Undoubtedly, the camp, extravagant, and pithy aspects of queer culture can lead to the creation of eye-catching products and moments that capture consumers’ imagination. But for Pride values to be displayed tastefully, it is also imperative that organisations’ Pride efforts are culturally sensitive and in keeping with the communities’ attitudes towards their brand.
As American writer and academic Chris Stedman put in a recent interview with CNN when asked about tokenistic Pride campaigns: ‘While it may be comforting to some, it also makes a lot of other LGBTQ feel like we’re valued only because the sands have shifted, and that is the only reason we’re worth celebrating… it’s as if we’re not even worth actually getting to know.’
Budweiser’s 2021 campaign is a prime example of this. The use of the rainbow flag and the LGBTQ+ acronym appear slapped on and distant, with no real meaning or call to action. The use of ‘queens’, a popular term of endearment used predominantly by members of the community, feels awkward and out of place.
Action is needed
Corporate Pride celebrations are here to stay, with the benefits to the brand’s public perception undeniable.
But as these campaigns increase in scale and frequency, organisations’ true intentions will justifiably face mounting scrutiny. Companies would be well served to reconsider their approach to Pride celebration, recognising that it should not be limited solely to the month of June.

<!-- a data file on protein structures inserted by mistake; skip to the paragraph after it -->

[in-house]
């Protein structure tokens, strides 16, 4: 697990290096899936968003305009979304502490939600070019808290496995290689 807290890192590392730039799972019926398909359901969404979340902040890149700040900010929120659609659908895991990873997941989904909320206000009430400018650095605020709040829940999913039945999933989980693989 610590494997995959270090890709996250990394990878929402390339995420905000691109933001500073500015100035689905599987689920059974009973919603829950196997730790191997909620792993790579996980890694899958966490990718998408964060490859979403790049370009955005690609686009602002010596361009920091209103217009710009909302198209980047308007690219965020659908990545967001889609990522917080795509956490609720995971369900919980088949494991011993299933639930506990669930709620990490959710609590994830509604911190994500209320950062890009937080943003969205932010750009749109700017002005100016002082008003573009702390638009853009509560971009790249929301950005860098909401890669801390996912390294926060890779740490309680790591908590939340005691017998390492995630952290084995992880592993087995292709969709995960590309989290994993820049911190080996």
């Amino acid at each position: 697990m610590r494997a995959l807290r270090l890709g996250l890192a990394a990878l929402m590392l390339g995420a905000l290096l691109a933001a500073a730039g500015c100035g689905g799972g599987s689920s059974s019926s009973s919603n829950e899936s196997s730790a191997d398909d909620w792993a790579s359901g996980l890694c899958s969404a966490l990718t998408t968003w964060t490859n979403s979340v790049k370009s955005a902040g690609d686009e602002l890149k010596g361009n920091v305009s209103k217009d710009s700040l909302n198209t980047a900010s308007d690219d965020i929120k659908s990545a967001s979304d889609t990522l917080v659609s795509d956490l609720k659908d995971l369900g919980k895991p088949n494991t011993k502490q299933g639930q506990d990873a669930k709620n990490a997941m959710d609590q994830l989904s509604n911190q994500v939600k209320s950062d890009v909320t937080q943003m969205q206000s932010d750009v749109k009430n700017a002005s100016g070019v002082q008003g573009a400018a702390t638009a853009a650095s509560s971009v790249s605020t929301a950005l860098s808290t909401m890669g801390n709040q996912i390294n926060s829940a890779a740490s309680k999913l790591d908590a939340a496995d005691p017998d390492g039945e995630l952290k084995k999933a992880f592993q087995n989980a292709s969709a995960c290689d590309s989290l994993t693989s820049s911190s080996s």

To truly support the LGBTQ+ community, they must ensure that values are lived internally, LGTBQ+ visibility is fostered and encouraged, and lazy, superficial appropriation of queer culture is wholeheartedly avoided.
About the author
Kelan supports 360’s public affairs and corporate activity. An enthusiastic and results-driven member of the team, he has a keen interest in Irish and European politics. Before 360, Kelan gained experience in the tourism and banking sector. He is also an alum of the Washington Ireland Program, where he interned on the campaigns team at a strategic communications agency in Washington DC.
Cover photo credit: Dublin Pride flags and umbrellas on Ha’Penny Bridge, Dublin (Niall Carson/PA)